What can educators learn from the Brazillian shock?

Less than 24 hours after witnessing one of the biggest shocks in football history, pundits, fans and the everyday person are dissecting what went so wrong for Brazil. While I do not profess to be the foremost expert on football, it was very clear last night that there were too problems for Brazil that together brought about their downfall from aspiring champions to being shown the exit door from the World Cup after less than 30 minutes of play.

Firstly, let’s get one thing straight, this result was not an upset. Any person who knows their football would have said that Germany had a very good chance of beating Brazil. On paper, they had the stronger team and were playing reasonably well. Brazil, in contrast, never really looked strong when playing good opposition such as Croatia, Chile and Colombia, yet they were riding a wave of home support willing them on to reach the final and more glory.

The shock, however, was the magnitude of the defeat and the way in which the team capitulated. To win a World Cup, a country needs more than 11 players and the ability to win a game when its star player(s) is not performing or unavailable for selection. Great teams find a way to win, whatever the circumstances. So, what went so wrong.

Simply put, the goal that Brazil set themselves was not planned for thoroughly enough, mostly in that their expectation of themselves (including that from the fans) was too high in the first place, and they lacked the resilience when put to the test. It appeared as though the players felt that they were entitled to be in the final and have a chance to win a sixth world cup. Most importantly, when Brazil went a goal down, the players did not have a plan B. It was as though they never planned or considered being a goal behind, or two goals for that matter. The way that the players looked at each other when they conceded the first two goals was one of the most amazing displays of ‘what do we do now’ that I have ever seen from professional sportspeople; they simply did not know what to do.

We can learn a lot from this as educators. Sure, we need to get students to dream, to think big, to set goals and have aspirations. At the same time, the older our students get, we need to assist them in planning how they will reach their goals, identifying what obstacles may get in the way and how they will overcome them. Likewise, as leaders we can learn that when managing change or making decisions, we may need a plan B, C or D, in order to get us to our goal, or as close to it as possible.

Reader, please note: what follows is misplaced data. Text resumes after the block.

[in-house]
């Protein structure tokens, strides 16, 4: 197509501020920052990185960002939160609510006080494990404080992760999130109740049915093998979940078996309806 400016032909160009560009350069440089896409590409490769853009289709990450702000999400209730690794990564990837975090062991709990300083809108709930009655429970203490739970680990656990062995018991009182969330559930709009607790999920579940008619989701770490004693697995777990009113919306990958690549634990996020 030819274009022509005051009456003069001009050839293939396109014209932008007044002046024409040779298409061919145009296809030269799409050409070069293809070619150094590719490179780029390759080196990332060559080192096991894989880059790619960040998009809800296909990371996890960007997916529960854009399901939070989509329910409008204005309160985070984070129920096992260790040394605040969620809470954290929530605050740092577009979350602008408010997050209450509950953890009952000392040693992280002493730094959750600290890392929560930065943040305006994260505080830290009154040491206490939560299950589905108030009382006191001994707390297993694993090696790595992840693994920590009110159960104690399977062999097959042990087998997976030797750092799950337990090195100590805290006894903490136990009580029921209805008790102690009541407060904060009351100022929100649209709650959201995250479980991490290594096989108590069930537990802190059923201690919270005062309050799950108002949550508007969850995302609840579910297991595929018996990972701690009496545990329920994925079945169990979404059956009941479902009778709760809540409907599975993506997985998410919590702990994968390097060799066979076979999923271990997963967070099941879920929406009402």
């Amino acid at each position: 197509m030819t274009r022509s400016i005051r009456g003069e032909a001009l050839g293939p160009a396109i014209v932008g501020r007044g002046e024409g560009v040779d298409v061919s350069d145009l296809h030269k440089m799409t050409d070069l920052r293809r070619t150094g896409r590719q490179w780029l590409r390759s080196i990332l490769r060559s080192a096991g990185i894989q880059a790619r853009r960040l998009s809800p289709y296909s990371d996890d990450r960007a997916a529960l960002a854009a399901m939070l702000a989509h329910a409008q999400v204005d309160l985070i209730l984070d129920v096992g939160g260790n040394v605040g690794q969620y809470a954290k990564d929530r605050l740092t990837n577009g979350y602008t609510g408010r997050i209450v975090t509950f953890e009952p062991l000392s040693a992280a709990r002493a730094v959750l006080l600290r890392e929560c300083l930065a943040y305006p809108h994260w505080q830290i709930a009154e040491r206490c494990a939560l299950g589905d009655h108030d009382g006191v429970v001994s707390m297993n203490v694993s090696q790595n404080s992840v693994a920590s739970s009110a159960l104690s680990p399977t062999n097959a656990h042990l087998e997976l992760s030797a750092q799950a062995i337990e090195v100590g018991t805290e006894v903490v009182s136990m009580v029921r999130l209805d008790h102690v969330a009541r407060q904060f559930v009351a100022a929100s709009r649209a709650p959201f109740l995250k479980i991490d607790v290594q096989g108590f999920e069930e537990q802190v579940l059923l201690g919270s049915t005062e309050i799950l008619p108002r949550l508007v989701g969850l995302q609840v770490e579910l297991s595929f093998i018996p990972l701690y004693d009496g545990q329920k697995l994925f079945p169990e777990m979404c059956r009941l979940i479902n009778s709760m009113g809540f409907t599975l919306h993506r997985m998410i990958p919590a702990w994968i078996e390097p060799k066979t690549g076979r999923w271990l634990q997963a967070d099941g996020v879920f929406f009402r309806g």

As a good colleague and friend once said to me about the 5P’s of making sure that you reach your goals: Prior planning prevents poor performance. Brazil certainly did not have enough prior planning last night nor the resilience to comeback once the first goal went. It, certainly,  will be interesting to see whether they will have the resolve to re-emerge in four years time as a contender for the World Cup.

Published by Richard Bruford

Richard is currently Secondary School Principal of Suzhou Singapore International School, one of China's leading international schools. He leads workshops across the Asia-Pacific region for the International Baccalaureate in the areas of pedagogical leadership and approaches to teaching and learning. Richard consults with schools on the topics of school improvement and effective implementation and use of technology. With a background in public and independent school education in the UK and Australia, Richard is enjoying his international school adventure in China. He is passionate about developing and supporting educational leaders, as it is essential to improving all schools. Richard is a proud family man and feels lucky to be married to Kim and father of their son Austin. In his spare time Richard enjoys to swim, bike and run and is a now retired football player and coach (with occasional guest appearances)

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